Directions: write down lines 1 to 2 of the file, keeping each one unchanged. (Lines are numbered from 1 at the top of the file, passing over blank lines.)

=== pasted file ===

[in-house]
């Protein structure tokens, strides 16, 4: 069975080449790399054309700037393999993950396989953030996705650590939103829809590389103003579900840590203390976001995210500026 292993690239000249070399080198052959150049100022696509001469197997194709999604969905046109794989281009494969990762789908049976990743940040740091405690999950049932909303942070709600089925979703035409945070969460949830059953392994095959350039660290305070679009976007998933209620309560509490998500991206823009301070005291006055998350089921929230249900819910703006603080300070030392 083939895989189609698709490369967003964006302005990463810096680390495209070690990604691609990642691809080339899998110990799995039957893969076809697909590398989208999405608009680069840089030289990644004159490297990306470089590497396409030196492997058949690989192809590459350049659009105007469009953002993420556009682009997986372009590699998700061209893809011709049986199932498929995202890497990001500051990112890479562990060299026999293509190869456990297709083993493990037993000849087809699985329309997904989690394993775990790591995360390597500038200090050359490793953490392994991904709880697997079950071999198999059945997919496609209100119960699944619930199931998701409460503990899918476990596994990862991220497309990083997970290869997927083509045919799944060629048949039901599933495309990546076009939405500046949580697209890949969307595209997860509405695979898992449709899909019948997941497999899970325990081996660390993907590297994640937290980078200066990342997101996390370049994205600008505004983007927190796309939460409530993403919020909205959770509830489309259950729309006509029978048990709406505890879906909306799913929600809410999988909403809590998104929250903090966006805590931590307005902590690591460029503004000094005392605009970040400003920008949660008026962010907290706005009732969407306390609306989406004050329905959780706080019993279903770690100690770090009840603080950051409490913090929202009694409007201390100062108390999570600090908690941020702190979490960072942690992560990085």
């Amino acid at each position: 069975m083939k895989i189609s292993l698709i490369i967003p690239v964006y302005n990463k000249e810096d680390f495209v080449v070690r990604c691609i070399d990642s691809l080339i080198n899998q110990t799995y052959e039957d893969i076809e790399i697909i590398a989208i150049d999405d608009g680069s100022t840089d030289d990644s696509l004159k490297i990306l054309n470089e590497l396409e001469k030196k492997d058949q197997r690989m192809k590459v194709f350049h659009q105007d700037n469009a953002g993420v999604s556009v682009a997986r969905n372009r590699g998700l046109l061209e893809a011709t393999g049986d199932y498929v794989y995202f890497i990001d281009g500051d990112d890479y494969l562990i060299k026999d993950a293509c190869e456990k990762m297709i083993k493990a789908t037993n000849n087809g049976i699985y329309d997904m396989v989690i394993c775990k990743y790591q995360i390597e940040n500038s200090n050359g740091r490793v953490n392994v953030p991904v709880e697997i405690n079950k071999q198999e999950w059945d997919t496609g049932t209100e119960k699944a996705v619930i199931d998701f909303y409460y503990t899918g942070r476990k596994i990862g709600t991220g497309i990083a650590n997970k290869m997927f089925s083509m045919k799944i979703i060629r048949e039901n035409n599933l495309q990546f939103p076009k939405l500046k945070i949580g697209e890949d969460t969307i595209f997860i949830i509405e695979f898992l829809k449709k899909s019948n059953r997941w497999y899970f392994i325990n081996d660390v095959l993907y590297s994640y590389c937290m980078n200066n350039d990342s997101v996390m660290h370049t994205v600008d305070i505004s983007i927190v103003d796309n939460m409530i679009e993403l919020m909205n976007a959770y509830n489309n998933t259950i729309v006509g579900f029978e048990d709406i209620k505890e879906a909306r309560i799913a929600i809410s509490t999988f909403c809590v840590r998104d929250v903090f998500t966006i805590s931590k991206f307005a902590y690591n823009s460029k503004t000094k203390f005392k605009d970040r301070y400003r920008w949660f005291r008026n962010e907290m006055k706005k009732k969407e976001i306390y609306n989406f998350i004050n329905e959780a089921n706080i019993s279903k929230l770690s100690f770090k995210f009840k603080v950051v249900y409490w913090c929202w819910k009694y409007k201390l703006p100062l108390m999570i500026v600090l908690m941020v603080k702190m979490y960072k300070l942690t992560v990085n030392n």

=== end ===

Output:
[in-house]
């Protein structure tokens, strides 16, 4: 069975080449790399054309700037393999993950396989953030996705650590939103829809590389103003579900840590203390976001995210500026 292993690239000249070399080198052959150049100022696509001469197997194709999604969905046109794989281009494969990762789908049976990743940040740091405690999950049932909303942070709600089925979703035409945070969460949830059953392994095959350039660290305070679009976007998933209620309560509490998500991206823009301070005291006055998350089921929230249900819910703006603080300070030392 083939895989189609698709490369967003964006302005990463810096680390495209070690990604691609990642691809080339899998110990799995039957893969076809697909590398989208999405608009680069840089030289990644004159490297990306470089590497396409030196492997058949690989192809590459350049659009105007469009953002993420556009682009997986372009590699998700061209893809011709049986199932498929995202890497990001500051990112890479562990060299026999293509190869456990297709083993493990037993000849087809699985329309997904989690394993775990790591995360390597500038200090050359490793953490392994991904709880697997079950071999198999059945997919496609209100119960699944619930199931998701409460503990899918476990596994990862991220497309990083997970290869997927083509045919799944060629048949039901599933495309990546076009939405500046949580697209890949969307595209997860509405695979898992449709899909019948997941497999899970325990081996660390993907590297994640937290980078200066990342997101996390370049994205600008505004983007927190796309939460409530993403919020909205959770509830489309259950729309006509029978048990709406505890879906909306799913929600809410999988909403809590998104929250903090966006805590931590307005902590690591460029503004000094005392605009970040400003920008949660008026962010907290706005009732969407306390609306989406004050329905959780706080019993279903770690100690770090009840603080950051409490913090929202009694409007201390100062108390999570600090908690941020702190979490960072942690992560990085």